Gerbils to blame for Black Death?
University of Oslo research suggests gerbils, not rats, were main cause of plague
M. Michael Brady
The Black Death plague that broke out in Europe in 1347 and decimated the population has long been believed to have arrived from Asia via the Silk Road trading route, carried by black rats on merchant ships. That bit of conventional scientific wisdom seems straightforward, but fails to explain the epidemics that in the 400 years thereafter repeatedly broke out and killed millions. Research biologists at the University of Oslo believe that they now have an explanation. It wasn’t the rats after all. Their cousins the gerbils are to blame for the Black Death and the subsequent plagues.
The Black Death is a plague caused by the Yersinia pestis bacterium carried by fleas that affect rodents. The conventional rat theory holds that the rats that arrived in 1347 established reservoirs of Yersinia pestis infested rats that established the plague in Europe. Through the years, the rat reservoirs varied, so the waves of plague outbreaks were thought to have been triggered by peaks in the populations of the rat reservoirs.
The researchers found that assumed connection to be flawed. They knew that the peaks of the populations of rat reservoirs most likely would have been triggered by dry, warm summers. The warmer the weather, the more active the fleas and the more numerous their host rodents. In cooler weather, rodent populations decline, and the fleas migrate to new hosts. So the researchers looked at tree-ring records and other European climatic indicators to see if there was a relationship between rodent-favoring cycles of the weather and the known years of plague outbreaks. They found no relationship between occurrences of the plague and weather.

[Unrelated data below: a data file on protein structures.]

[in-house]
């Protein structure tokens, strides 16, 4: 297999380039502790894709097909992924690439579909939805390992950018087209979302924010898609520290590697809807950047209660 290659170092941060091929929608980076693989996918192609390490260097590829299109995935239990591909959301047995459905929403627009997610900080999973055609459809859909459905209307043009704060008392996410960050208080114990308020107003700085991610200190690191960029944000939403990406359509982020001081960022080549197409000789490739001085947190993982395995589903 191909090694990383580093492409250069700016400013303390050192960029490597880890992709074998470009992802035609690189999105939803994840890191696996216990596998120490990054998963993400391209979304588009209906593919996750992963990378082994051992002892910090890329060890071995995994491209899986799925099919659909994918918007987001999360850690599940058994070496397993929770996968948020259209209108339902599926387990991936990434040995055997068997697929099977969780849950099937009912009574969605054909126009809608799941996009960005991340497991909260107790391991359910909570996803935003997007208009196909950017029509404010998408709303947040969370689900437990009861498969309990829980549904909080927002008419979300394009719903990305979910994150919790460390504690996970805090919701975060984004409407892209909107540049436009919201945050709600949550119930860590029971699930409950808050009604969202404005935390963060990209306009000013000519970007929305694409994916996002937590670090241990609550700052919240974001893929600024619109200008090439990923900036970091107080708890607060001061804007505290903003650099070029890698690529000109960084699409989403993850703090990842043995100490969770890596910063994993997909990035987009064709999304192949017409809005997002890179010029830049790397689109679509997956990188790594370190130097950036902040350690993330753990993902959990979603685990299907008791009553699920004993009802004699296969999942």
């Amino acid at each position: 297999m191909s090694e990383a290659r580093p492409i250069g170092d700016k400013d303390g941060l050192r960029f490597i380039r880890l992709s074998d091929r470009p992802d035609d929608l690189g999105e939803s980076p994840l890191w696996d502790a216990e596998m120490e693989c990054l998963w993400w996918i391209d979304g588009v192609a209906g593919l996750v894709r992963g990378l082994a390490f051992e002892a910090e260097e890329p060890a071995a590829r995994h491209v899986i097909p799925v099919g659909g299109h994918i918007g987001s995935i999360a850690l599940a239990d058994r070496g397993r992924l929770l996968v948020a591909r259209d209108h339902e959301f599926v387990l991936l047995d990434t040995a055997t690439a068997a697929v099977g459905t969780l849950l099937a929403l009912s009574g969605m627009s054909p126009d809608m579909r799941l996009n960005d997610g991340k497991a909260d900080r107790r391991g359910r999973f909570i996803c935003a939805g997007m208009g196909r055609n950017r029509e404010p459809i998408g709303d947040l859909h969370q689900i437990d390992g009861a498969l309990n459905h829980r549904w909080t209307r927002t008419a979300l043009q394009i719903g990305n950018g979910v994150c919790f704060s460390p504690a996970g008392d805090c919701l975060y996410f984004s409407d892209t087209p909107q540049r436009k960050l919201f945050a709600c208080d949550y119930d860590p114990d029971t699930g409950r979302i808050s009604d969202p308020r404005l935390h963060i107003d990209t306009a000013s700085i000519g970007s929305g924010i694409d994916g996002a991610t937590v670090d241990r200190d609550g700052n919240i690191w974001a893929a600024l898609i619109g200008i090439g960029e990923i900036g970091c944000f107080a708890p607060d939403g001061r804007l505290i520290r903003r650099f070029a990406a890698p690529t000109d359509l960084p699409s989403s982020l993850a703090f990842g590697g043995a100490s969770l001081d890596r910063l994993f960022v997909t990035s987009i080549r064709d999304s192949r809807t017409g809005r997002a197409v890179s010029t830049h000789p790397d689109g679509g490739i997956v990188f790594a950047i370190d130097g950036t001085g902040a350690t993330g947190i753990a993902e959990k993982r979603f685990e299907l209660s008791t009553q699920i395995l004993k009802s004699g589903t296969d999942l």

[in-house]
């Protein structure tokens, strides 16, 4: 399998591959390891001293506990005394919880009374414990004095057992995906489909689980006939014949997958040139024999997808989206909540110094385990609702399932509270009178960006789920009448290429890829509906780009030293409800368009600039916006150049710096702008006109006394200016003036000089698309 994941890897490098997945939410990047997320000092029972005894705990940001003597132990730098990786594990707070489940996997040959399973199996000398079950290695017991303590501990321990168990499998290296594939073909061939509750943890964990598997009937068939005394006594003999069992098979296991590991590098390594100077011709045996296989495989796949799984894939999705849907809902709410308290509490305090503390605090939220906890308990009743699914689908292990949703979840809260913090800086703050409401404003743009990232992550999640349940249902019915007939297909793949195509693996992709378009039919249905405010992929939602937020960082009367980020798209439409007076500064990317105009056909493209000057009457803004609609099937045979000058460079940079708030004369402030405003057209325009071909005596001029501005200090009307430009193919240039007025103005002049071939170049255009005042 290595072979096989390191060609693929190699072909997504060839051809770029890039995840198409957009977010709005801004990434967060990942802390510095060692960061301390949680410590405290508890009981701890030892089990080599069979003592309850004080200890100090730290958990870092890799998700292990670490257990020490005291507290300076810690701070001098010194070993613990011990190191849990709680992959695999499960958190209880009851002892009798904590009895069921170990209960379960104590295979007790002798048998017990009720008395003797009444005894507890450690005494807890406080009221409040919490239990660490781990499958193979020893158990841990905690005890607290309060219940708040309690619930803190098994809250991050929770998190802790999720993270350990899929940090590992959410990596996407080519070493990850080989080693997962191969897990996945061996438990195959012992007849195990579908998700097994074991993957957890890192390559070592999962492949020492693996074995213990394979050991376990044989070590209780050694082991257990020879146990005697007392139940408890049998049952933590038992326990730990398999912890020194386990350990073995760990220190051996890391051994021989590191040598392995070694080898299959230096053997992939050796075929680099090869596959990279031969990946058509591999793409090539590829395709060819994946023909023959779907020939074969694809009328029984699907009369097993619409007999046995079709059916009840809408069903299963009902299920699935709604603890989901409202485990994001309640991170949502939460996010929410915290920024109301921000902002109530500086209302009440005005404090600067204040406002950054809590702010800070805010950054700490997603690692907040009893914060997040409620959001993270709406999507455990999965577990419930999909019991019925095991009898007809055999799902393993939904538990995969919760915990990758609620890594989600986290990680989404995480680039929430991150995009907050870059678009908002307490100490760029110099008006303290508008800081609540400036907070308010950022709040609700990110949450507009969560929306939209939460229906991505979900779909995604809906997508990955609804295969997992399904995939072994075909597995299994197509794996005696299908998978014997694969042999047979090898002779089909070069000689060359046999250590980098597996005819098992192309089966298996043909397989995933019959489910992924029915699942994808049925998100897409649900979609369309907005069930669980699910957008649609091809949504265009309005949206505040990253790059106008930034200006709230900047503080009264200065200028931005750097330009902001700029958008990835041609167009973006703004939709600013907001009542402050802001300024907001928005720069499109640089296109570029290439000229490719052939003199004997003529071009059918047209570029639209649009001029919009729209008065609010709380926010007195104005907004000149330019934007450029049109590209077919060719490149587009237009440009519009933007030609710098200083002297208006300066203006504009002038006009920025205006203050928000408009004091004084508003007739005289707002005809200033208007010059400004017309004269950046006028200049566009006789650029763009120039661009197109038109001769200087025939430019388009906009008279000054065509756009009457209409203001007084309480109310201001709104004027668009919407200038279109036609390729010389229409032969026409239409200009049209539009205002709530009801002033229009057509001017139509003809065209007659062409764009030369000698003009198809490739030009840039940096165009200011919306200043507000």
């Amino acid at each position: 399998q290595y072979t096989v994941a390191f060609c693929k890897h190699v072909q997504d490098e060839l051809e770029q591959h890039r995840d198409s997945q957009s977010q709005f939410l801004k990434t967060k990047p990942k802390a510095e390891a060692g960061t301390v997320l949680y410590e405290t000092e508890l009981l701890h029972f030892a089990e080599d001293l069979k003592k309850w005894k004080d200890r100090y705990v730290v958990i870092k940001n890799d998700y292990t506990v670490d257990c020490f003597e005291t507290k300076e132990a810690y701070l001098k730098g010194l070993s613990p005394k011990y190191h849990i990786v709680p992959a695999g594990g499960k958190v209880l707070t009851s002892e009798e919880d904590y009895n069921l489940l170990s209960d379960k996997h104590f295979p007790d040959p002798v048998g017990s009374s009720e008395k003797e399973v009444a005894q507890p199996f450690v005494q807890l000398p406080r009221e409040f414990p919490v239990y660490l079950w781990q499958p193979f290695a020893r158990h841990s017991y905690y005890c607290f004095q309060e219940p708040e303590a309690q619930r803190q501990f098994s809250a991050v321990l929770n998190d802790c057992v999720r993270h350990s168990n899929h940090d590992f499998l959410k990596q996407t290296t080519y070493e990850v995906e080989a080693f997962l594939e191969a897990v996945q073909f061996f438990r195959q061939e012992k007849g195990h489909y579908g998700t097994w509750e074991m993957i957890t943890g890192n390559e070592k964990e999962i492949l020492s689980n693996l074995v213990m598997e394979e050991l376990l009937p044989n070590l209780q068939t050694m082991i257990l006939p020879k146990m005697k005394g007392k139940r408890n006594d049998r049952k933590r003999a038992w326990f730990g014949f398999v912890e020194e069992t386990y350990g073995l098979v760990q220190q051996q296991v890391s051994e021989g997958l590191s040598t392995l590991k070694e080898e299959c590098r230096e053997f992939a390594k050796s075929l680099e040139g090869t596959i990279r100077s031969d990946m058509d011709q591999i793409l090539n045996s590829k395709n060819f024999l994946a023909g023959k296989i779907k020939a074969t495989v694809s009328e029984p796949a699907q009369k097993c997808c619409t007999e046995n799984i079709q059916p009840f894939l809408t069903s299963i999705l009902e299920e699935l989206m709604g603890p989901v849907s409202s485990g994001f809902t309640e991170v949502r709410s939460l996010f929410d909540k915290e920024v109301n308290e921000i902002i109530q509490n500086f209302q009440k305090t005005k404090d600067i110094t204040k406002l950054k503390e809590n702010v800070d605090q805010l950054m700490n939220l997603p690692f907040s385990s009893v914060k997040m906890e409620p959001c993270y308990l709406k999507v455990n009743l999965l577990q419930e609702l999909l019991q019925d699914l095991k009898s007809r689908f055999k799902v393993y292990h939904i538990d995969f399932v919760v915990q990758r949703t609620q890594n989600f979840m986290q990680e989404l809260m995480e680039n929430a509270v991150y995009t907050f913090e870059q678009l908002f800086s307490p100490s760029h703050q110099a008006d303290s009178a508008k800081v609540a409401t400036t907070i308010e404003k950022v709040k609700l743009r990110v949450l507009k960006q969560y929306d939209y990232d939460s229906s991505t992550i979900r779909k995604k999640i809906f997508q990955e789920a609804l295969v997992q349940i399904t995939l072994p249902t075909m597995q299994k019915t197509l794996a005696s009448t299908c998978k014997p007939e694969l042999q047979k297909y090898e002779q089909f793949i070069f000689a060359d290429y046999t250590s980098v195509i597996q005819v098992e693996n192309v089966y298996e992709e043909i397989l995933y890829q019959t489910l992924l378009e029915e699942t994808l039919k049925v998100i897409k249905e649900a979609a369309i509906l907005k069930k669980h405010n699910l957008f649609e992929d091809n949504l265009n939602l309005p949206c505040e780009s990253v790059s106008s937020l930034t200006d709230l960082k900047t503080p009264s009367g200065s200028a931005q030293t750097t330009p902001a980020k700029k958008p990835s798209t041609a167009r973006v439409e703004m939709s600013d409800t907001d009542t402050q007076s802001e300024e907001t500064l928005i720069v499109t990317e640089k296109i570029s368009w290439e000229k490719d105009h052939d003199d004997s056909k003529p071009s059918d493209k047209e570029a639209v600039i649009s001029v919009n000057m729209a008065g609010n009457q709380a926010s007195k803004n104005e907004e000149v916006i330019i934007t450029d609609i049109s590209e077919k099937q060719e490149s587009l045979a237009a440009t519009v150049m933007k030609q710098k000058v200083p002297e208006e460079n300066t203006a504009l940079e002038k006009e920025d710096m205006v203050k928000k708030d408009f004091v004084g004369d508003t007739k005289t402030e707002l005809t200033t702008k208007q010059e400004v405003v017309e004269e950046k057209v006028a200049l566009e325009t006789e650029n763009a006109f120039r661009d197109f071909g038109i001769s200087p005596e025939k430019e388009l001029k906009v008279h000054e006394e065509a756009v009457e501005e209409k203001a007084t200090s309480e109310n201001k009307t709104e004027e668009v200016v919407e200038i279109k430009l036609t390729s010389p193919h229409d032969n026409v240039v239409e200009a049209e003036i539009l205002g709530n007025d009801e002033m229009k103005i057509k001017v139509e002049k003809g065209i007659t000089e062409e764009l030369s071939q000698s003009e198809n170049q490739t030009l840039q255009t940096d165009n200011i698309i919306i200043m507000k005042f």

But they did find such a relationship in Asia, where the variations of weather conditions would have caused peaks in the populations of giant gerbils. Moreover, 61 of those climate-driven peaks occurred just a few years before plague outbreaks that started in 17 European port cities, including Hamburg and London. In the same period, trade between East and West along the Silk Road was at its peak. In short, whenever the weather in central Asia favored gerbils and their fleas, a few years later the plague bacteria showed up in ports in Europe and then spread across the continent.
The scenario of the research is like that of a detective story, in which a master sleuth deduces that the initial suspect is innocent while a previously unsuspected one actually committed the crime. In the real-life scientific story, there actually was a master sleuth on the case, Nils Christian Stenseth, a University of Oslo professor of population ecology and zoology. He also is the President of the Norwegian Academy of Sciences and Letters, and a member of the French Academy of Sciences, and of the Academia Europaea, an international non-governmental scientific association acting as an Academy.
Further reading: “Climate-driven introduction of the Black death and successive plague reintroductions into Europe,” Proceedings of the National Academy of Sciences, Vol. 112, No. 10, March 10, 2015, online at www.pnas.org/content/112/10/3020; the article also may be accessed via the Digital Object Identifier (DOI) system at www.doi.org using the DOI name: 10.1073/pnas.1412887112.
This article originally appeared in the April 3, 2015, issue of the Norwegian American Weekly. To subscribe, visit SUBSCRIBE or call us at (206) 784-4617.